Living in residence ‘not bad – just different’ during COVID-19 times

Despite the challenges of COVID-19, many students living on campus are managing well. Currently Algonquin College residence is at 45 per cent occupancy, a drop due to the pandemic which typically is home for up to 1,050 students each term. While the number of students living on campus has gone down, the overall mood of […]
Photo: Roberto Iraheta
Dileep Davis, a residence service representative, stands behind the front desk, ready to assist residence students.

Despite the challenges of COVID-19, many students living on campus are managing well.

Currently Algonquin College residence is at 45 per cent occupancy, a drop due to the pandemic which typically is home for up to 1,050 students each term.

While the number of students living on campus has gone down, the overall mood of those currently in residence is a positive one.

“The last survey we did in November – we do one every term – the feeling was generally quite positive,” said Sarah Wills, residence service lead at Algonquin College. “They did say they miss their family, they miss their social aspects of things, but at the same time people did say they felt safe and that they understand why the certain restrictions are in place.”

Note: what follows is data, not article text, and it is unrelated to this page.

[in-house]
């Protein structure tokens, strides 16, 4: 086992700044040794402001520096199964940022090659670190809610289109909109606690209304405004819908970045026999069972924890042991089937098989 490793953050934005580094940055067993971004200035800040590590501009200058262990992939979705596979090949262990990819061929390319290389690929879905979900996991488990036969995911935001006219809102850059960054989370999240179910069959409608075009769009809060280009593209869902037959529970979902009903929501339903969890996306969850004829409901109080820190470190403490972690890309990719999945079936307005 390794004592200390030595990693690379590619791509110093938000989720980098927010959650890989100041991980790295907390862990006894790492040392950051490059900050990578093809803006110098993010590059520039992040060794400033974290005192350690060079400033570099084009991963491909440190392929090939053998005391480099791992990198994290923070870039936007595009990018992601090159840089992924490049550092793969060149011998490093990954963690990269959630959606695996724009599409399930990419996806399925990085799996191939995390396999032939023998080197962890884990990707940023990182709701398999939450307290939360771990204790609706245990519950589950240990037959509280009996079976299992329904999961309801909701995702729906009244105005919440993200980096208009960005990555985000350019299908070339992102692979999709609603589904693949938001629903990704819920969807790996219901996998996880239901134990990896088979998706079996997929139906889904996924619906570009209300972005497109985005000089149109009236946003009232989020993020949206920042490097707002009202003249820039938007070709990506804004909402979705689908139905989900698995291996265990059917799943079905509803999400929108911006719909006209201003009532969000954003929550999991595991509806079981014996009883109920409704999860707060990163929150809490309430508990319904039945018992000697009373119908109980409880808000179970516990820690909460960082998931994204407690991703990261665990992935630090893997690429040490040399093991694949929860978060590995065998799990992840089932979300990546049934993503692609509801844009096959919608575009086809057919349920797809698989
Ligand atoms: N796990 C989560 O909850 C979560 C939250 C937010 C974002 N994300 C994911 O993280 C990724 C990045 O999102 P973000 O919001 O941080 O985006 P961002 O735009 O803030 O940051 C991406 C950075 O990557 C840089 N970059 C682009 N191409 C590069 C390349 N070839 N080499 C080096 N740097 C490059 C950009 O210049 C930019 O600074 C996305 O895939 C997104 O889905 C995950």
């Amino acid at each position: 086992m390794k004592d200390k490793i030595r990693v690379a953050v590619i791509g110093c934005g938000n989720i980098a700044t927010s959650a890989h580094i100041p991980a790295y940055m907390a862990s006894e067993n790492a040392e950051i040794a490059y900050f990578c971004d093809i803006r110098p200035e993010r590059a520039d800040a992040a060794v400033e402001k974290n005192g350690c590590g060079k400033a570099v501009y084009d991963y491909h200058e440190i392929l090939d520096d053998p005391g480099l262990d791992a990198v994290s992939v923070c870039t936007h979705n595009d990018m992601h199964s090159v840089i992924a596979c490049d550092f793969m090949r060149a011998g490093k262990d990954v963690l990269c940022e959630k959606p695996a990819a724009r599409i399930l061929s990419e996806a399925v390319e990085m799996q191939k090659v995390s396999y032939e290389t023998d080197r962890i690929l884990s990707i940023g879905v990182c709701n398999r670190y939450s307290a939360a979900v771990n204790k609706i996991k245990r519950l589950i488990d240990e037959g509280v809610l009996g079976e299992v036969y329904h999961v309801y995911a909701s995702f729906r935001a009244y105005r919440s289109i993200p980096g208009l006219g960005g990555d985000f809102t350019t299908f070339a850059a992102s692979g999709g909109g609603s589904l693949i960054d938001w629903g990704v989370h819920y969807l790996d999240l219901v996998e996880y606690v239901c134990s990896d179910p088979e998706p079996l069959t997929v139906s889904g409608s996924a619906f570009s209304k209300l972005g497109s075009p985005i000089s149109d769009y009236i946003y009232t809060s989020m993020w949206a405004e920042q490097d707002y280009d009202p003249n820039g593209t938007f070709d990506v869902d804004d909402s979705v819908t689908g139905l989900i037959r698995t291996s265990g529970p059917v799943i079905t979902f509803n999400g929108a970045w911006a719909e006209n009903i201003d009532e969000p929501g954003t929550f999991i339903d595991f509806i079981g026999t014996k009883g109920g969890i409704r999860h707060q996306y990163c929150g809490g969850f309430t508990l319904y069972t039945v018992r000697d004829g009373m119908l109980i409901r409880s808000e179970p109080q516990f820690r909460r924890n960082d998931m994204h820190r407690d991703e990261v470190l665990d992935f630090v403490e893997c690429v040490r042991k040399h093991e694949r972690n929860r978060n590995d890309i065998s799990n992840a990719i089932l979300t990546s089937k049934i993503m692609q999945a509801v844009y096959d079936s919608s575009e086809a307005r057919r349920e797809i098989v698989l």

Sebastian Solano, a resident advisor at Algonquin College echoed those sentiments.

“This year has been, you know different – not bad – just different in terms of you can’t see your friends as much, you can’t do group things with people and your friends,” said Solano.

“But in residence overall, even though things like having social distancing, and having to wear masks, residence has done a good job of keeping the social aspect going,” said Solano.

Because social interaction is limited, resident advisors organize and run virtual events specifically for residential students to meet and stay connected with others.

“Some of the events are like crafts, so we provide them with the materials and they can do the craft while we go through the steps over Zoom,” said Solano.

For others having a selected group of individuals works equally as good as a run in with a stranger.

“I got about eight buddies from my hometown that I get to chat and hang with so that’s been good for the most part,” said David Mathers, a bachelor of building science student.

Many of the student support services have remained accessible throughout the pandemic.

“We still have 24/7 front desk staff. If you need any mental health support, or any academic support, or you’re just having a problem with a roommate – all of that support is still there,” said Wills.

As vaccines begin rolling out across the province, Algonquin Student Residence staff will continue taking the appropriate steps needed to protect those living on campus.

“We take all of our guidance straight from Ottawa Public Health, so until they say it’s cool to open up, we are following their guidelines,” said Wills.

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